Chapter09 Case Studies

If you find this content useful, consider buying this book:

  • Amazon
  • Purchase all books bundle
  • Purchase from pragmatic ai labs
  • Subscribe all content monthly
  • If you enjoyed this book considering buying a copy

    Chapter 9: Case Studies #

    This chapter contains a collection of recipes that have come up through the years in building command-line tools.

    Distribute a containerized click application to DockerHub #

    Getting started with Docker #

    There are two primary components of Docker: Docker Desktop and Docker Hub.

    docker-ecosystem

    Docker Desktop Overview #

    The desktop application contains the container runtime, which allows containers to execute. The Docker App itself orchestrates the local development workflow, including the ability to use Kubernetes, which is an open-source system for managing containerized applications that came out of Google.

    Docker Hub Overview #

    So what is Docker Hub, and what problem does it solve? Just as the git source code ecosystem has local developer tools like vim, emacs, Visual Studio Code or XCode that work with it, Docker Desktop works with Docker containers and allows for local use and development.

    When collaborating with git outside of the local environment, developers often use platforms like Github or Gitlab to communicate with other parties and share code. Docker Hub works similarly. Docker Hub allows developers to share docker containers that can serve as a base image for building new solutions.

    These base images can be built by experts and certified to be high quality: i.e., the official Python developers have a base image. This step allows a developer to leverage the expertise of the real expert on a particular software component and improve their container’s overall quality. This process is a similar concept to using a library developed by another developer versus writing it yourself.

    Why Docker Containers vs. Virtual Machines? #

    What is the difference between a container and a virtual machine? Here is a breakdown:

    • Size: Containers are much smaller than Virtual Machines (VM) and run as isolated processes versus virtualized hardware. VMs can be GBs, while containers can be MBs.
    • Speed: Virtual Machines can be slow to boot and take minutes to launch. A container can spawn much more quickly, typically in seconds.
    • Composability: Containers programmatically build. They are defined as source code in an Infrastructure as Code project (IaC). Virtual Machines are often replicas of a manually created system. Containers make IaC workflows possible because they are defined as a file and checked into source control alongside the project’s source code.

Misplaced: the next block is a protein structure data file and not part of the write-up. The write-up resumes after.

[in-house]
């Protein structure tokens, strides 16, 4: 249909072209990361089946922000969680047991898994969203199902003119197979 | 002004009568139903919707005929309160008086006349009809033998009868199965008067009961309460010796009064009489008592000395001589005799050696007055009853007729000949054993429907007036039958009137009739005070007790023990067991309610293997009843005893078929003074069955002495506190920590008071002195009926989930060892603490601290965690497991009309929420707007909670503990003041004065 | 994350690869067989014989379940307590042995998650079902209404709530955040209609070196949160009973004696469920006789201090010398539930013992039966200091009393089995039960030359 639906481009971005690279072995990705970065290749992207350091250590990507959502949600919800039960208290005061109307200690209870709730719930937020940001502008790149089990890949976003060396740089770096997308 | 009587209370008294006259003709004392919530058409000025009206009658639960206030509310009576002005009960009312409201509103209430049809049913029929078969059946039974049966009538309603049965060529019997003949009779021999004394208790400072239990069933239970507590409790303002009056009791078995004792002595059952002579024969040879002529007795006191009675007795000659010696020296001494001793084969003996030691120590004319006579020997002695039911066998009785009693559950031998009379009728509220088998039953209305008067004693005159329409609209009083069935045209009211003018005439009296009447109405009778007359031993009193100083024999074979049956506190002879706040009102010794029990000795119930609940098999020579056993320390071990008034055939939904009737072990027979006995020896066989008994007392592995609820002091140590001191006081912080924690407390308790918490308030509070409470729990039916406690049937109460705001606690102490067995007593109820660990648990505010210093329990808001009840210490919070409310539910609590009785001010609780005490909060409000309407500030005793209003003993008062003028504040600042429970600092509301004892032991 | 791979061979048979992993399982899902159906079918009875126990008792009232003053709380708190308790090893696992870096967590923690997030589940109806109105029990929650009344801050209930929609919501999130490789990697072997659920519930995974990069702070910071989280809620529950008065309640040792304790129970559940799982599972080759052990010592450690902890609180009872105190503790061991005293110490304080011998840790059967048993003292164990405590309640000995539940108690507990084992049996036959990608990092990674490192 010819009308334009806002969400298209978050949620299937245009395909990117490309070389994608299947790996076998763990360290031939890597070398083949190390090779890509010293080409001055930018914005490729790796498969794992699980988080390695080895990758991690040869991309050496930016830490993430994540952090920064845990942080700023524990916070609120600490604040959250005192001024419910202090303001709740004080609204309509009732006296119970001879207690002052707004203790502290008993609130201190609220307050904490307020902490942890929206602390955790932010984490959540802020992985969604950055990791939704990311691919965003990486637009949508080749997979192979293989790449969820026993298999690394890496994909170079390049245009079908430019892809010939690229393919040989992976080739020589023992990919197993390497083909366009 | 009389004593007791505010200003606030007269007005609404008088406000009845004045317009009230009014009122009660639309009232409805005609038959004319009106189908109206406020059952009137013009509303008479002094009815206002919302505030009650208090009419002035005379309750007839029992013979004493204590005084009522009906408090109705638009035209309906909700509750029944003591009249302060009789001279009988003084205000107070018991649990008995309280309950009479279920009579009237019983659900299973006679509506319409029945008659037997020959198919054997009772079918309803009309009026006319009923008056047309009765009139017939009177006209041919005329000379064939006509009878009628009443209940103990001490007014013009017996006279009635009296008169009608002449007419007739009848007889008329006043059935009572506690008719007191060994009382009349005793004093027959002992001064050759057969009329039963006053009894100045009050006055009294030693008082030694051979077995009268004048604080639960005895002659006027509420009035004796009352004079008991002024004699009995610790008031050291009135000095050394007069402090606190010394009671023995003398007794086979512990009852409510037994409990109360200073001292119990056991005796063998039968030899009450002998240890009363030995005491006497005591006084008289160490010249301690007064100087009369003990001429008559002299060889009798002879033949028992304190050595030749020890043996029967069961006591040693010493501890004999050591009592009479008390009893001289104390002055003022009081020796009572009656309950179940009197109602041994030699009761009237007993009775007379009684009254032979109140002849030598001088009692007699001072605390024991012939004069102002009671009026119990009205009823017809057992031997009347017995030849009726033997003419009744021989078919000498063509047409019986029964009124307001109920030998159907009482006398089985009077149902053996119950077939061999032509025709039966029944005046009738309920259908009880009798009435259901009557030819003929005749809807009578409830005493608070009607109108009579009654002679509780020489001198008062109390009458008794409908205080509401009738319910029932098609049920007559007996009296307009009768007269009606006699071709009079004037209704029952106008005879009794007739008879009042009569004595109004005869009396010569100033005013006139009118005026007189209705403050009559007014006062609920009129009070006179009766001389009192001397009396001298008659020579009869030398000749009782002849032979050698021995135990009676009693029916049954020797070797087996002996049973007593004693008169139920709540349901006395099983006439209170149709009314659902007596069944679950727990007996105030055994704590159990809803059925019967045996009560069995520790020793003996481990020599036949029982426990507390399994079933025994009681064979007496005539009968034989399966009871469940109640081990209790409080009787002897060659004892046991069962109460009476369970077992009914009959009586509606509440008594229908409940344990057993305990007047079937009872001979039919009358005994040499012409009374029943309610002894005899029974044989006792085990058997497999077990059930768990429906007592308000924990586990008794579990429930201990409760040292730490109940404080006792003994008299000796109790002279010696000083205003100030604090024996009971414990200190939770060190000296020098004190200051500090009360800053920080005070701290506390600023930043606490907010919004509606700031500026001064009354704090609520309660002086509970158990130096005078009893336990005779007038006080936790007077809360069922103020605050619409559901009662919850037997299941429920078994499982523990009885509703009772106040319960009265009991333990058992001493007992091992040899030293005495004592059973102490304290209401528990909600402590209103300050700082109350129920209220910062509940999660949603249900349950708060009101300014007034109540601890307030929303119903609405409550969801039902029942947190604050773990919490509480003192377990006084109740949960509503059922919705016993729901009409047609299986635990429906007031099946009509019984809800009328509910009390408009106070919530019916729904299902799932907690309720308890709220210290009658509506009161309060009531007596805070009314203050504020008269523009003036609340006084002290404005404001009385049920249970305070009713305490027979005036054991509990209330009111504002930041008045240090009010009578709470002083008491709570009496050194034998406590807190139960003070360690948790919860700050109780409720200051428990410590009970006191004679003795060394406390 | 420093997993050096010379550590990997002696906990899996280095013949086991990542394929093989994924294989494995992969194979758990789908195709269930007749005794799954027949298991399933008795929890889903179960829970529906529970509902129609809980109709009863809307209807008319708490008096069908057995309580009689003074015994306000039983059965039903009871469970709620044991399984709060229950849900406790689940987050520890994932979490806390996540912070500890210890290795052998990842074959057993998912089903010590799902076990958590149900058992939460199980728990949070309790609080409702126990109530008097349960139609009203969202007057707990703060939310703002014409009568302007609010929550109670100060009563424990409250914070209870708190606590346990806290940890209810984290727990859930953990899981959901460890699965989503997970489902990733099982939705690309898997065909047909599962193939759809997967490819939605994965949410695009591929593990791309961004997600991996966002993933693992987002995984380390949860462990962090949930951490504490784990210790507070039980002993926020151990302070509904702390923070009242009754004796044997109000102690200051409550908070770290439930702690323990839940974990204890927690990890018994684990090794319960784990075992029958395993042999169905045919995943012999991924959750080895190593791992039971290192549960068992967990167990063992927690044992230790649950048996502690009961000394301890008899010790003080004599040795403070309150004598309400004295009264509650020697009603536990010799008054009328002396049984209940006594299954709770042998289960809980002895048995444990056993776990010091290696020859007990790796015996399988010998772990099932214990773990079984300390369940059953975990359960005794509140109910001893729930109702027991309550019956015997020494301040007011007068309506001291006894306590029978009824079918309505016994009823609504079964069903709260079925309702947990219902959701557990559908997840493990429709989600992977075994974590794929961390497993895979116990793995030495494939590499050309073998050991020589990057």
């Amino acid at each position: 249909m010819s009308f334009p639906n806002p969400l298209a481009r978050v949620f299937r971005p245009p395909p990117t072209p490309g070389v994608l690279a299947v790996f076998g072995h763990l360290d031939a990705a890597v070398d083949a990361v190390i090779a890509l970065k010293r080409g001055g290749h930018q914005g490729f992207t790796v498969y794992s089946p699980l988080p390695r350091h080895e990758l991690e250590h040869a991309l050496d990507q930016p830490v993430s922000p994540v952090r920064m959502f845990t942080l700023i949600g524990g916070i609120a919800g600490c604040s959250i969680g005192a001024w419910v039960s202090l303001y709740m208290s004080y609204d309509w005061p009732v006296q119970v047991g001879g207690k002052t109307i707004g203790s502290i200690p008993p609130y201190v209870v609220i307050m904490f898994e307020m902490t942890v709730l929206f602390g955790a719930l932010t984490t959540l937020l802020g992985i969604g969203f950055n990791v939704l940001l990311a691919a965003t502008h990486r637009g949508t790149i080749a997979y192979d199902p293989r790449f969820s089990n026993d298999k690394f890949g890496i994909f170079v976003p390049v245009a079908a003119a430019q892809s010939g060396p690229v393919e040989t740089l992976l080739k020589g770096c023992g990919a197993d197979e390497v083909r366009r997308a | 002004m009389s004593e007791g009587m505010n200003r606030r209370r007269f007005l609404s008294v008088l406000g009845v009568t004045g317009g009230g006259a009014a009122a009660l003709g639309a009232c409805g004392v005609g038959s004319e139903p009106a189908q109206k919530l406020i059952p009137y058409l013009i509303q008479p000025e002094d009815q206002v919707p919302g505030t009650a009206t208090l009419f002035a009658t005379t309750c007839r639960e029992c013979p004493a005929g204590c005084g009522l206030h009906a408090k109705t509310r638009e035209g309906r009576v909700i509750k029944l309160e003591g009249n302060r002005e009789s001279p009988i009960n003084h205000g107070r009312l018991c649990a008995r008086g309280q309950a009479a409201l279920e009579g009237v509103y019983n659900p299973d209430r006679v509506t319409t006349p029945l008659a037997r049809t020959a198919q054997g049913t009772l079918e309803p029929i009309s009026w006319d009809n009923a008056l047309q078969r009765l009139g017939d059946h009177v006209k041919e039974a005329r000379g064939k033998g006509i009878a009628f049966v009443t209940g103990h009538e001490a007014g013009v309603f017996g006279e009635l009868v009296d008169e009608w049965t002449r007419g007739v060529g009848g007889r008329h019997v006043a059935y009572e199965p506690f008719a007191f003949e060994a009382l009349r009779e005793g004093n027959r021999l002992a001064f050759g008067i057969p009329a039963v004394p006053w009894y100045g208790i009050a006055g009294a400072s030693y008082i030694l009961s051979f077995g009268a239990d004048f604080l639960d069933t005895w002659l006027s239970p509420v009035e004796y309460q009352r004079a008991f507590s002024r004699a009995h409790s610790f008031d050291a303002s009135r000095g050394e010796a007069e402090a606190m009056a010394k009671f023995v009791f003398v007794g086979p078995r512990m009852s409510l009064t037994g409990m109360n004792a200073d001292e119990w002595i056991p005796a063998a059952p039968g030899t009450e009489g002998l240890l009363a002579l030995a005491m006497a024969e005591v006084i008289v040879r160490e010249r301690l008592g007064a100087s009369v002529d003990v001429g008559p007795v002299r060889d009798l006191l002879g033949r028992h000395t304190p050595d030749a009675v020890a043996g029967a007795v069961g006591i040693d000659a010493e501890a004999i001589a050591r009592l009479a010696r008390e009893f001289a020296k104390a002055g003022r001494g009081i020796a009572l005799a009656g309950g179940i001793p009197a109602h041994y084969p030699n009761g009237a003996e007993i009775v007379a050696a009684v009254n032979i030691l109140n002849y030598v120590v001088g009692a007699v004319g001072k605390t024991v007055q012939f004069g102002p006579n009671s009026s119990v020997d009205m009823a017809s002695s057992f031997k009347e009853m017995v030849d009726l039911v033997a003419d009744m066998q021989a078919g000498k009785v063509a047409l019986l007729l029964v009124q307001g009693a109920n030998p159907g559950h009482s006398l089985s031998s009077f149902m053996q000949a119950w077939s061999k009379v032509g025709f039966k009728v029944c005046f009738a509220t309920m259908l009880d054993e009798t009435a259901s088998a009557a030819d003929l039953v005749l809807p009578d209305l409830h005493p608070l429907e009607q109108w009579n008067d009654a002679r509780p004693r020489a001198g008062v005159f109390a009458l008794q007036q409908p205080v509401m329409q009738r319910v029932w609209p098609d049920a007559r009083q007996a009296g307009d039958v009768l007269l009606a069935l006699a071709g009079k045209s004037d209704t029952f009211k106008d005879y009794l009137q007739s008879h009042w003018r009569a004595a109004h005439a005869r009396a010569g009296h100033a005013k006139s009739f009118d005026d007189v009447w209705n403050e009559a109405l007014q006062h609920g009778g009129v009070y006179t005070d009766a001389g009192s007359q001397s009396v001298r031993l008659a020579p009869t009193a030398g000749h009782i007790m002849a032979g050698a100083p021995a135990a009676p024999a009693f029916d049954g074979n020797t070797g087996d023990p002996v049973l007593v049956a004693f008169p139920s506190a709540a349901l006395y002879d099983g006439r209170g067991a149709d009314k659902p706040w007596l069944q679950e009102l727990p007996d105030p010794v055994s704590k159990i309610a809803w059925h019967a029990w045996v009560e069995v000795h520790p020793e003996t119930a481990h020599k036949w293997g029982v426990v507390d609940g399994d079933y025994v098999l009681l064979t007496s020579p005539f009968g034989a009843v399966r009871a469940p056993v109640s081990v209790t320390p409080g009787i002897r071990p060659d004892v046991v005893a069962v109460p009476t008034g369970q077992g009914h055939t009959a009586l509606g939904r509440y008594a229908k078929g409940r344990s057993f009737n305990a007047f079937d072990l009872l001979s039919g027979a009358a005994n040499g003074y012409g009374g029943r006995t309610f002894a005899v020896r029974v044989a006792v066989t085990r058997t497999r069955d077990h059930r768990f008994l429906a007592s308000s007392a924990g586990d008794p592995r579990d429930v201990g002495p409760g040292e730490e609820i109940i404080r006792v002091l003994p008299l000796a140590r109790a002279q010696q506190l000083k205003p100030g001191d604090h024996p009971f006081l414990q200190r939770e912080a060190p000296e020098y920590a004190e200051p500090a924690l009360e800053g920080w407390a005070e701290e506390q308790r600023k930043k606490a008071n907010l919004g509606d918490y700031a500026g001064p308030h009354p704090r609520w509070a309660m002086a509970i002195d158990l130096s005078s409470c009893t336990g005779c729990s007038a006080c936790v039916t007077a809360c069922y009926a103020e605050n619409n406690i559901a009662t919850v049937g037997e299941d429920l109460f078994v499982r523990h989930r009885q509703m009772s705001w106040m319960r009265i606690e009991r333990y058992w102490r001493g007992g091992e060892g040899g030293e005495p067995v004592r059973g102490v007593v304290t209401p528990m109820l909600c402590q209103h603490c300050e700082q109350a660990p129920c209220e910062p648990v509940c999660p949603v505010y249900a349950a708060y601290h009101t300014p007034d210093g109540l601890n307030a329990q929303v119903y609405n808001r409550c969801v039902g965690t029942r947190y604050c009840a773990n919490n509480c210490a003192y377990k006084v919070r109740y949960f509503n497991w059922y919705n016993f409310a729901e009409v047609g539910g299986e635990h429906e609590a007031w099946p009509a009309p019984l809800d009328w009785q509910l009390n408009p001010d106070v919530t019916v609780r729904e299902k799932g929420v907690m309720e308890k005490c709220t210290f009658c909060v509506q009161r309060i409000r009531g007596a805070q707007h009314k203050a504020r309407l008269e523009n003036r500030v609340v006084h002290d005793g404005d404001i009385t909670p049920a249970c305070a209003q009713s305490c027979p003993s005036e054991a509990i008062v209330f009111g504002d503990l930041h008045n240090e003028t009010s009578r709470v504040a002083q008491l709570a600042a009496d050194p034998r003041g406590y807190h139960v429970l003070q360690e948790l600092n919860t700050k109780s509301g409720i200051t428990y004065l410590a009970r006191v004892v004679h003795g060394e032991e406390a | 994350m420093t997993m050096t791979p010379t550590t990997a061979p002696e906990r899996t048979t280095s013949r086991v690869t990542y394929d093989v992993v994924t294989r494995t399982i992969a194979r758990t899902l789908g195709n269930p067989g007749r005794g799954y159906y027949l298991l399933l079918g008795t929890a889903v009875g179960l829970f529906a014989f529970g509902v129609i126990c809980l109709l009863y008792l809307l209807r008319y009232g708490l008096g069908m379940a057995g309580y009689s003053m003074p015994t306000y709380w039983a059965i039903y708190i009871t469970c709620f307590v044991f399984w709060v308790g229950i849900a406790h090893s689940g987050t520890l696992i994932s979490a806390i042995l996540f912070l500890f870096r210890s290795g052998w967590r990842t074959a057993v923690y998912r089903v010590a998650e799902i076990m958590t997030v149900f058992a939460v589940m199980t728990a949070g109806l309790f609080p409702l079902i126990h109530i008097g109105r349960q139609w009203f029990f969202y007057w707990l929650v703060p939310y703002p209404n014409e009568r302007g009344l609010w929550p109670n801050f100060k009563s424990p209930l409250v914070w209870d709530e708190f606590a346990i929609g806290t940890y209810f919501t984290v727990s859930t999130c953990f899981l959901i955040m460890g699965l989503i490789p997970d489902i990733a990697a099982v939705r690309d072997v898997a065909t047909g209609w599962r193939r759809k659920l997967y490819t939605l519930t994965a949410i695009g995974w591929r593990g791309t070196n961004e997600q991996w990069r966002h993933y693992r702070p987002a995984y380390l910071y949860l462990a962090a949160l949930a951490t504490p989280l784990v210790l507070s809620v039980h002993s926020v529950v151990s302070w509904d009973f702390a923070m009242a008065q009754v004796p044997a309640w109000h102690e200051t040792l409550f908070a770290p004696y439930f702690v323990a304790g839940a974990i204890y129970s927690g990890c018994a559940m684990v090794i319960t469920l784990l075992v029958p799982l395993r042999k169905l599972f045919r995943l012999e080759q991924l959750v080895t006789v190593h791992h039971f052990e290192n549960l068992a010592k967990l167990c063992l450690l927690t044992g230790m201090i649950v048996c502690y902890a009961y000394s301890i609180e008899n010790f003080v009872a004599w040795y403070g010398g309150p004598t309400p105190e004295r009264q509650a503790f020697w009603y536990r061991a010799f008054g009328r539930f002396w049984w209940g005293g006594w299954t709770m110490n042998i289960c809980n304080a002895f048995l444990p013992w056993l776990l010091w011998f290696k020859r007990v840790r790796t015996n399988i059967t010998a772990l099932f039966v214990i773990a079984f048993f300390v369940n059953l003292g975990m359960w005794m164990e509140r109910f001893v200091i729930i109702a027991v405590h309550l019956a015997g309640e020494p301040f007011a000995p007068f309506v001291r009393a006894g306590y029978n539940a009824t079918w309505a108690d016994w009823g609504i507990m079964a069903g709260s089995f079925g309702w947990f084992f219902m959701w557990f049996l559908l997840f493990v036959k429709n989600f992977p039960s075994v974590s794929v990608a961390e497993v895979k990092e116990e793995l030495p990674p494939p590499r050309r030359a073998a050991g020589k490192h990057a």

Real-World Examples of Containers #

    What problem does Docker format containers solve? In a nutshell, the operating system runtime can package along with the code, which explains a particularly complicated problem with a long history. There is a famous meme that goes, “It works on my machine!”. While this is often told as a joke to illustrate the complexity of deploying software, it is also true. Containers solve this exact problem. If the code works in a box, then the container configuration can be checked in as code. Another way to describe this concept is that the actual Infrastructure runs as “code.” This process is called IaC (Infrastructure as Code).

    Here are a few specific examples:

    Developer Shares Local Project #

    A developer can work on a web application that uses flask (a popular Python web framework). The Docker container file handles the installation and configuration of the underlying operating system. Another team member can check out the code and use docker run to run the project. This process eliminates the multi-day problem of configuring a laptop correctly to run a software project.

    Data Scientist shares Jupyter Notebook with a Researcher at another University #

    A data scientist working with jupyter style notebooks wants to share a complex data science project with multiple dependencies on C, Fortran, R, and Python code. They package up the runtime as a Docker container and eliminate the back and forth over several weeks that occurs when sharing a project like this.